Flipboard has been working hard over the last few years to build an app that makes reading stories on mobile and tablet devices as engaging as flipping through a magazine. With the latest version of its app, users will be able to find and discover content that is relevant to their interests, through the introduction of topics they can follow.
Already, Flipboard has done a good job of getting — and keeping — readers’ attention. It now has more than 100 million readers who have downloaded the app, and is adding 250,000 more each day. Those readers are flipping about 8 billion pages per month, and that number continues to grow. But the new app is aimed at keeping those users engaged through personalization.
When you first open up Flipboard 3.0, the app guides you through the process of picking a series of topics you will receive updates on. It asks “What are you interested in?” and provides a wide range of suggestions that vary from high-level content based around categories like “Technology” down to more granular topics such as “iPad apps.”
Once you’ve chosen several topics of interest, the app opens up to unveil a front page that features stories from multiple sources you can flip through. Stories are tagged by content provider as well as by topic, allowing users to drill down and see more content related to each. You can also choose to follow stories by source or by topic, which would provide even more content served up to users.
At launch, Flipboard will have more than 30,000 different topics to choose from, so there’s something for everyone. And the ability to easily add topics over time could keep casual Flipboard users keep coming back for more as the app becomes more personalized and relevant to them.
Users can click through to see which topics, people, and accounts they follow and drill down on stories shared there. Or they can search for particular topics. And even if readers are following hundreds of topics, the app will work to showcase the most relevant or interesting topics on any given day, according to Flipboard co-founder and CEO Mike McCue.
But it’s not all going to be algorithmically programmed. In addition to its topics, the app is also adding a “Daily Edition” of content that has been selected by Flipboard editors. It will be released every day at 7:00 am and will feature all the biggest news from the previous day, as well as a daily photo and “parting GIF” for readers.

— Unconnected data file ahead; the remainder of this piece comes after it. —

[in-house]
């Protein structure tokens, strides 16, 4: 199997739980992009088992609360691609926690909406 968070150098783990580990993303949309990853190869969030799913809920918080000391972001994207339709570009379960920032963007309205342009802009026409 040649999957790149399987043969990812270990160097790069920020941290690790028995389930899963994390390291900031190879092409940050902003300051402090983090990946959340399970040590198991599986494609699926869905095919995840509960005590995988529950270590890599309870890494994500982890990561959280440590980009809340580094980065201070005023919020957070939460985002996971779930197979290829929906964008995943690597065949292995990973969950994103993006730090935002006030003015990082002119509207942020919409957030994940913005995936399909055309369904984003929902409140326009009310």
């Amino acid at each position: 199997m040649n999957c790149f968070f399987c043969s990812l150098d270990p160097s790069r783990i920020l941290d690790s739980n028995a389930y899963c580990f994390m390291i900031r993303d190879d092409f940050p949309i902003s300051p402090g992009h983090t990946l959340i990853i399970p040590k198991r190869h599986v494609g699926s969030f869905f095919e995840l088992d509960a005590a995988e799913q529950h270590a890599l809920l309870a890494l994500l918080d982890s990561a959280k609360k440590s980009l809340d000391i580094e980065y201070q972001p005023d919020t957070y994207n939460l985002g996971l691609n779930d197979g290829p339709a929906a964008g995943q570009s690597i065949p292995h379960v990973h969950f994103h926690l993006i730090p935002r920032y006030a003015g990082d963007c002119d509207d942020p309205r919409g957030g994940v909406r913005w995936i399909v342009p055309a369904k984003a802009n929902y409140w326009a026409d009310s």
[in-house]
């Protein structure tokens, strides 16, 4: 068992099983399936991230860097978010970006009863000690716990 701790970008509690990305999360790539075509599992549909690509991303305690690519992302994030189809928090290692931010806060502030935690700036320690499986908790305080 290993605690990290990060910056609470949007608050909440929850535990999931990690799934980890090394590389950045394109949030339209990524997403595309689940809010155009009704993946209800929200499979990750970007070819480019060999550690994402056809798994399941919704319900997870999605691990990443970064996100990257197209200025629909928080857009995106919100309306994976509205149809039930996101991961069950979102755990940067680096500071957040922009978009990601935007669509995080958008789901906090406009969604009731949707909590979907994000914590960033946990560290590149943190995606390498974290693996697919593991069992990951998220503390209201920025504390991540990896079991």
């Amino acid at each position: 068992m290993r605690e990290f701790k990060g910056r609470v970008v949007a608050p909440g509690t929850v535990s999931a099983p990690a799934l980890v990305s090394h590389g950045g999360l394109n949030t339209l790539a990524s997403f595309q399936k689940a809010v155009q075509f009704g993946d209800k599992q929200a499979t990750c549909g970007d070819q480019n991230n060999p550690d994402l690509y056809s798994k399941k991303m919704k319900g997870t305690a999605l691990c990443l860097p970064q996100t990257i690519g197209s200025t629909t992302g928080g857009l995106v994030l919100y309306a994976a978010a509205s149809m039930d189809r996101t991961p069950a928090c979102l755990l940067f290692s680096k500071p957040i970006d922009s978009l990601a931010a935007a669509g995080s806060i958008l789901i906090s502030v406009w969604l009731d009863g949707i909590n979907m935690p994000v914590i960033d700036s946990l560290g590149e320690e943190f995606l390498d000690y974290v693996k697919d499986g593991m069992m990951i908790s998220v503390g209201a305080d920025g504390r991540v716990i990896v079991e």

For Flipboard, the move to a topic-following model is a departure from its previous personalization efforts. Last year, the company released a big app update that enabled users to create and subscribe to virtual magazines based on their own interests. By doing so, they could curate stories from multiple different sources and present it in a unified fashion. Readers, meanwhile, benefitted by being able to subscribe to magazines created by other like-minded users to discover content they might not have seen otherwise.
Magazines have been incredibly popular on Flipboard: The company says there have been more than 10 million of them created and curated by readers since launch. They can range from having just a few followers to hundreds and thousands of followers — and the top magazines have generated tens of millions of page flips from readers.
That feature also added a new potential revenue stream by enabling brands and retailers to create shoppable magazines and catalogs of products for sale. That’s on top of advertising CPMs that are closer to print publications than digital properties.
That said, Flipboard’s magazine model wasn’t perfect. After all, it relies on readers to keep updating their magazines over time in order to keep providing fresh content to others. Furthermore, each magazine reflects the interests of the creator or creators and may not be exactly what a reader is looking for.
The update is designed to improve upon the current experience with a more personalized feed, which users create by following different topics of interest to them. That ensures readers will be kept up to date on the news that’s important to them, without having to rely on another reader to curate a magazine for them.
McCue says the new version blends people-powered curation with algorithmic curation. For that, the app builds on its magazine creation tools and adds features from a couple of acquisitions Flipboard made over the last few years.
The first was its Cover Stories feature, which came about with help from technology it acquired as part of its purchase of Ellerdale several years ago. That gave Flipboard the ability to structure and display content more like a magazine.
It’s the more recent acquisition of Zite which helps to power the app’s new topic-centric following model, however. Zite was acquired from CNN earlier this year, and ever since the combined engineering teams have been working on ways to make Flipboard more personalized and more engaging.
It’s Zite’s technology that is being used to identify and categorize the topics that users can subscribe to. It can do that without its readers building magazines, which opens up a whole lot of new topics and content for readers to discover.
But that’s the whole point. Finding more relevant content is key to Flipboard’s business model, after all.